September 20, 2007
The old, dead cedar tree leaning precariously toward electrical wires needed to go.
Linda Nicola hired a tree removal service for the job next to her bed and breakfast in this Eastern Shore town.
But workers discovered the hollow tree was actually a busy community of thousands.
Wild honey bees and a 2-inch thick honey comb covered 6 feet of the inside wall along with quarts and quarts of all-natural honey.
Nicola, who moved with her mother from California San Fernando Valley this summer to Colonial Manor Inn on Market Street, said everybody was amazed when they saw the tree mass of bee condos.
Paul Young, a local beekeeper, said he was struck more by the health of the bees and at how docile they were.
"The colony is huge and thriving", Young said." We're so excited because this is a true, wild bee hive".
Bee colonies have dwindled in Virginia and elsewhere. A wild bee disease, thought to be caused by a virus has destroyed about 80 percent of the hives in many northern states, Young said.
Nicola, an animal lover, realized that bees fell in that same category for her.
"They're not exactly animals, but I know they're really struggling", she said. "They couldn't just call somebody in to kill them".
Those involved in the rescue effort consider her a hero. She agreed to foot the bill "about $1,000 “ to have the bees and their cedar log home relocated to beekeeper Young's spread, more than 10 miles north in Parksley.
By 9 a.m. Wednesday, while the bees were still sleepy, machines, workers, and the curious hovered in Nicola's side yard.
The bee complex, sawed into a single log the length of the hive, was lifted onto a special truck and secured. Both ends were sealed.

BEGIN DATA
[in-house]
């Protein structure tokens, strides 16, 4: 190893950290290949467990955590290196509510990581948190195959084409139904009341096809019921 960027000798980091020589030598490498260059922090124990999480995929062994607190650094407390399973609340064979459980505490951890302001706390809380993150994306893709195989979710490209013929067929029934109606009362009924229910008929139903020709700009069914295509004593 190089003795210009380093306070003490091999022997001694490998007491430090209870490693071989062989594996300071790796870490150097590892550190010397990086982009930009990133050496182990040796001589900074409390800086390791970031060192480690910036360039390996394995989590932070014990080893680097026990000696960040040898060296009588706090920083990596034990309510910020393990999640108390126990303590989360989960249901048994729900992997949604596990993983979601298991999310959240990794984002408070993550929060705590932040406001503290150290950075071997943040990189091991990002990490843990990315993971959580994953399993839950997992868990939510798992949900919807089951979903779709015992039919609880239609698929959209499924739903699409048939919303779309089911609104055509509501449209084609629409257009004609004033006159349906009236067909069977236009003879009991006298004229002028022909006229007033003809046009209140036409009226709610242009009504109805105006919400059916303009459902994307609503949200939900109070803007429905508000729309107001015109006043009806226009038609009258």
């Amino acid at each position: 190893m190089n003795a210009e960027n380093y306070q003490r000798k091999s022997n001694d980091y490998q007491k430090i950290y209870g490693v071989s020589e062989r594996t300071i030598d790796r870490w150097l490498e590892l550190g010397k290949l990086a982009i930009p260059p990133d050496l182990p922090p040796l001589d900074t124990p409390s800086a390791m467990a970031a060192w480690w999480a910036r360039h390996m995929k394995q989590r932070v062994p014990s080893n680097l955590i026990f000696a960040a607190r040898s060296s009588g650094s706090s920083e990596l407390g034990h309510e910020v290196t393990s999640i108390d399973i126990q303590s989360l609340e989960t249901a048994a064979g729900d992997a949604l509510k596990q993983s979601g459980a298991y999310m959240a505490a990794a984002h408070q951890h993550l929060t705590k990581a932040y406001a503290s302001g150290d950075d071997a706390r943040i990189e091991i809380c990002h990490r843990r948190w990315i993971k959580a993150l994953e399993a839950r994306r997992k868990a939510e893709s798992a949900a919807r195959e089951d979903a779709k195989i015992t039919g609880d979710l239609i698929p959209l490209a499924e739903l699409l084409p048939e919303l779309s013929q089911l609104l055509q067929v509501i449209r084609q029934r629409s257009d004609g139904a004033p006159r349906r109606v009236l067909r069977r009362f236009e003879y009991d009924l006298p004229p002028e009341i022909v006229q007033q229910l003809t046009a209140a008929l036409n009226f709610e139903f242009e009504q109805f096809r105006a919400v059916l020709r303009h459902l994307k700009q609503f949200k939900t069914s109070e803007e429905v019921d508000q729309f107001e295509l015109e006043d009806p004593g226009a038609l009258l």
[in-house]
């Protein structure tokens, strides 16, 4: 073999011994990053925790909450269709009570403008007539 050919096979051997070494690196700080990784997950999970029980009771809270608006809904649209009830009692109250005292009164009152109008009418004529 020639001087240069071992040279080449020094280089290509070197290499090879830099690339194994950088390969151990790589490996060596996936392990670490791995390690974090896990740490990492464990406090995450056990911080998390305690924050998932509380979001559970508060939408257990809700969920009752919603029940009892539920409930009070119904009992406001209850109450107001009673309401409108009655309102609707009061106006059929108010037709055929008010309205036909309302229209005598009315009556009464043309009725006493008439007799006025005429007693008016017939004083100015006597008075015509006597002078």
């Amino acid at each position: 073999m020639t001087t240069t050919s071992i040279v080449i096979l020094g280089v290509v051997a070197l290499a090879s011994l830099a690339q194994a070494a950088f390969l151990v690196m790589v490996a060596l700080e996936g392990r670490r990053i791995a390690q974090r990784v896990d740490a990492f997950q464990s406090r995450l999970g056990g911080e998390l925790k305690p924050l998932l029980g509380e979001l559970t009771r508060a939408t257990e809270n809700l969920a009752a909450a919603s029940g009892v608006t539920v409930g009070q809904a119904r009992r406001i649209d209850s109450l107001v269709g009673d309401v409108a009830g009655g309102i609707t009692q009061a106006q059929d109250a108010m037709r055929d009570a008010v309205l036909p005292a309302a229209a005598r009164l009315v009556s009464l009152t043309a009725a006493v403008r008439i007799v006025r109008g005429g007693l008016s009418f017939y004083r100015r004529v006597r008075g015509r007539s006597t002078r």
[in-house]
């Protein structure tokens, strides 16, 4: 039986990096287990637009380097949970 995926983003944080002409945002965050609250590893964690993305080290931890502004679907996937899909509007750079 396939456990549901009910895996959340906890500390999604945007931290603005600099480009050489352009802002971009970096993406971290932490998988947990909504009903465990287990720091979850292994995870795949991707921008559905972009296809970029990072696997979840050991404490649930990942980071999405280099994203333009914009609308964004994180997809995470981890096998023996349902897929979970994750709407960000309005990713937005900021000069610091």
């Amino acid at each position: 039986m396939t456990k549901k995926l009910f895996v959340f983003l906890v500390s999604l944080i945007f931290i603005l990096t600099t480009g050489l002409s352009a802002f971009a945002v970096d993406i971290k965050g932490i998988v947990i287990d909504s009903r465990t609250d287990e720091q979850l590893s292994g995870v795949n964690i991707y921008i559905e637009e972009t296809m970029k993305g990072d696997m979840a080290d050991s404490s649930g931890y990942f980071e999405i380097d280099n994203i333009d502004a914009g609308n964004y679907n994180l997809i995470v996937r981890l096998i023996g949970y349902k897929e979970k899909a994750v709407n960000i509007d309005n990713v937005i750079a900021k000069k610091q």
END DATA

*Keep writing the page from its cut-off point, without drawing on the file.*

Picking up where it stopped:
Some bees and several pounds of honey had to stay behind in the stump at Nicola's inn. The insects, however, seemed to sense their home was in peril and got busy moving their food stash from stump to log. But Nicola still was spooning golden honey from the stump long after the hive was gone.
"The move was an excellent idea to preserve the bee colony", said George Waldenmaier, a high school biology teacher on the Shore who collects stinging insects for a pharmaceutical company that makes allergy medications.
"The health of these insects obviously means a good, healthy queen with good genetics", he said. That was a likely place for a hive that size, plenty of flowers and trees, clover in the yards, little insecticide.
At Young's poultry farm, the log was set upright in a grove of trees, near fields. Young pointed at the worker bees, climbing in and out of an access hole in the log .
"They're interesting creatures", he said.
Only about 5 percent of the insects hatched are male. Their sole purpose in life is to fertilize the queen. They don't even feed themselves. Female workers feed them.
The queen is treated as such. She does little but provide the colony with new members.
"The workers, literally, work themselves to death", Young said. "They have nurses, undertakers, housekeepers. They collect pollen all day, go home, clean and build the comb all night. They live only a short time."
They were busy Wednesday afternoon, getting used to a new environment and making certain their winter food supply was safe.
And the whole relocation process went off without a single sting.
Linda McNatt, (757) 222-5561,
Onancock, and its quiet, small town setting with accessibility to the nearby metropolitan areas, is the perfect blend. The family's love of the sea and all it has to offer makes their new home ideal with the Chesapeake Bay and Atlantic both just minutes away